• Skilled workers: manual activity requiring accreditation, predominantly male dominated, remnants of the ‘guilds’, and qualified through an apprenticeship.
      • Middle management: Administrative and management, at a variety of levels.
      • Senior management: leaders within industrial, financial or political fields, who would progress to Higher Education

    Education remained gender biased. The above categories were predominantly male focused and girls/women had restricted access to learning and opportunity, receiving basic skills, general knowledge, secretarial or office related skills, with supplementary learning related to home making, housekeeping and maintenance, of a variety of levels, based on class and expectation - work or housewife.

    So where does this fit into my initial questions?
    For over 100 years education has been influential in the employment opportunities available to people.
    Over that period the nature of manufacturing, housekeeping, secretarial and administrative work changed little. Then came the 1980s: Wapping – the News Corporation taking on the Unions, protected practices and old skills, the deregulation of the finance industry, a reduction in manufacturing and the growing impact of computer technology. If we need to choose a time where significant technological change began to impact on employment and the role of education, the 1980s is a reasonable point to start.  
    There were some computers in schools in the early 80s, and even more by the end of the decade - none of these were of the level that industry was beginning to use. The segmented curriculum that had been established in the early part of the 20th century began to crumble.
    The curriculum which is offered, and which remains as the core provision of schools, is resolutely entrenched in the ‘classical’ subjects developed over that 100 years: Maths, English, Science, foreign language, history, geography, arts activity, some Physical activity. Additional subjects, including computer science, may not be part of the traditional offer, but the pedagogical approach remains very traditional in planning and content (curriculum), if not in delivery.
    Schools and learning structure are treated as a palimpsest. A blueprint of delivery, established in the 1870-1901 Education Acts has been built upon and modified, irrespective of exterior processes and influences. The technology personally available to and being used by students and school children at home is far superior to that which they are using at school.  The pedagogical approach has modified over the years, but still remains teacher/institution-lead, with the content and process dictated by external bodies, with some political influence. Access to IT and data means that people today learn in different ways to suit need and circumstance.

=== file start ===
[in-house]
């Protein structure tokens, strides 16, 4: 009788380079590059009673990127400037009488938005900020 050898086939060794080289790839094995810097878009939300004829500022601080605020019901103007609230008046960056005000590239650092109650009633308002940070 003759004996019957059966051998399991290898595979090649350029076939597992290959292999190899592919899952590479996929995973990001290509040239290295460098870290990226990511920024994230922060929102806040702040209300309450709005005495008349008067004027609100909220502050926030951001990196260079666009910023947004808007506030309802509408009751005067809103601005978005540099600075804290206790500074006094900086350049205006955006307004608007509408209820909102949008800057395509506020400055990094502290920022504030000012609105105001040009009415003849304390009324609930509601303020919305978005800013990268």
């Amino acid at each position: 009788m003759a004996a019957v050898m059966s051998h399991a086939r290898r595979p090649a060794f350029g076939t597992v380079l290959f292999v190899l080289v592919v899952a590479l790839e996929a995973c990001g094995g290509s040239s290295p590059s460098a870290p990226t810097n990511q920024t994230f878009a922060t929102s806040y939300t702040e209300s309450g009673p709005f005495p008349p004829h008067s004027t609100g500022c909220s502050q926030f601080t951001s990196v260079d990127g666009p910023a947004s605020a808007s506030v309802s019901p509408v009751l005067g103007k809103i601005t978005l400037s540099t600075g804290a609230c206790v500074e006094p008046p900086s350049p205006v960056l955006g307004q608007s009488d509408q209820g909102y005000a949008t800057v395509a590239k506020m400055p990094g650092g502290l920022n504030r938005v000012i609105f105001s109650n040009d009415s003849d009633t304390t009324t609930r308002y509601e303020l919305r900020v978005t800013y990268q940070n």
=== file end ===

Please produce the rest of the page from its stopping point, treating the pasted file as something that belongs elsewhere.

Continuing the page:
While we are aware of student-centric learning, a variety of learning issues and intelligences e.g. Howard Gardner, https://en.wikipedia.org/wiki/Theory_of_multiple_intelligences, the process remains focused on restricted research and regurgitation of data and information.
    Finally, the nature of employment has changed, not just because of the onset of technology, but also because the nature of employment always changes, influenced by need, market forces, price and access to market. Governments don’t decide what employment is available, business does. The length of time an individual can expect to be in one form of employment has changed.
    Education that prepared people for the employment appropriate to their class or status is no longer appropriate to a system that, while existing in elements of social order, does not have the same authority as it used to have. New opportunities and a new economy require new skills.

    So back to my initial questions
    We cannot define employment. In a society dominated by capitalist principles, employment is created by those that control the wealth and manufacture products and services to be sold. What we can do is provide individuals with skills to survive and live within the process.
    Education does not need a system change - it has already done that over the years. It requires a complete redesign. We need to address the questions our ancestors pondered almost 150 years ago. We need to identify a skillset for individuals, acknowledge the social and economic circumstances, as they did then,  
    identify solutions, and develop a system, a new system, as they did.
    We need to acknowledge that the system they designed fulfilled the role they, and others, intended. But the nature of employment opportunities, and the role of education in furnishing a workforce with relevant skills, and the employment market with appropriately skilled individuals, has changed forever. We cannot legitimately use or internally change an education system that was designed to fulfil roles conceived 100+ years ago if we want to facilitate agency in an employment situation which has changed exponentially, and keeps on changing.
    So, my questions aim to begin that process, addressing fundamental skills. Should they be wider than English and maths? What is general knowledge and do we understand how and what people learn? 
    1. What defines new / current ‘basic skills’, what skills and experiences are to be taught, what is underpinning knowledge for ‘everyday’ experience or employment needs?
    2. In today’s ecosystem of accessible and available information, what constitutes general knowledge?
    3. How are we going to modify the pedagogical approach to accommodate how people learn and what they do with that learning?

    Ted Ryan August 2017